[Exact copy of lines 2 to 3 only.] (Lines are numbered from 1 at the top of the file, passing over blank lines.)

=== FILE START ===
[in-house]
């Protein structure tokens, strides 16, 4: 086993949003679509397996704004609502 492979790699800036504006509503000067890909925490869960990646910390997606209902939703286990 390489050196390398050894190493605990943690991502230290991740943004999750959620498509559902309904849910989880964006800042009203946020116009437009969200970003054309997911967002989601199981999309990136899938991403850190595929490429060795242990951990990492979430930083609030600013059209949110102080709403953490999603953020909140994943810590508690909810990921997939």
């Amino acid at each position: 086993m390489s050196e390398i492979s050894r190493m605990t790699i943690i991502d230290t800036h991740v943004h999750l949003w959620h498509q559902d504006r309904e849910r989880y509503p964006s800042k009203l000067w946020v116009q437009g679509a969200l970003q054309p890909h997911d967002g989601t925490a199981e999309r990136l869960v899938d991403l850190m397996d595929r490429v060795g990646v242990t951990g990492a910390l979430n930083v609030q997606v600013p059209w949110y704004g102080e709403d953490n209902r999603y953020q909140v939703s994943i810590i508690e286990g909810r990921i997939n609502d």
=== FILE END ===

């Protein structure tokens, strides 16, 4: 086993949003679509397996704004609502 492979790699800036504006509503000067890909925490869960990646910390997606209902939703286990 390489050196390398050894190493605990943690991502230290991740943004999750959620498509559902309904849910989880964006800042009203946020116009437009969200970003054309997911967002989601199981999309990136899938991403850190595929490429060795242990951990990492979430930083609030600013059209949110102080709403953490999603953020909140994943810590508690909810990921997939």
């Amino acid at each position: 086993m390489s050196e390398i492979s050894r190493m605990t790699i943690i991502d230290t800036h991740v943004h999750l949003w959620h498509q559902d504006r309904e849910r989880y509503p964006s800042k009203l000067w946020v116009q437009g679509a969200l970003q054309p890909h997911d967002g989601t925490a199981e999309r990136l869960v899938d991403l850190m397996d595929r490429v060795g990646v242990t951990g990492a910390l979430n930083v609030q997606v600013p059209w949110y704004g102080e709403d953490n209902r999603y953020q909140v939703s994943i810590i508690e286990g909810r990921i997939n609502d």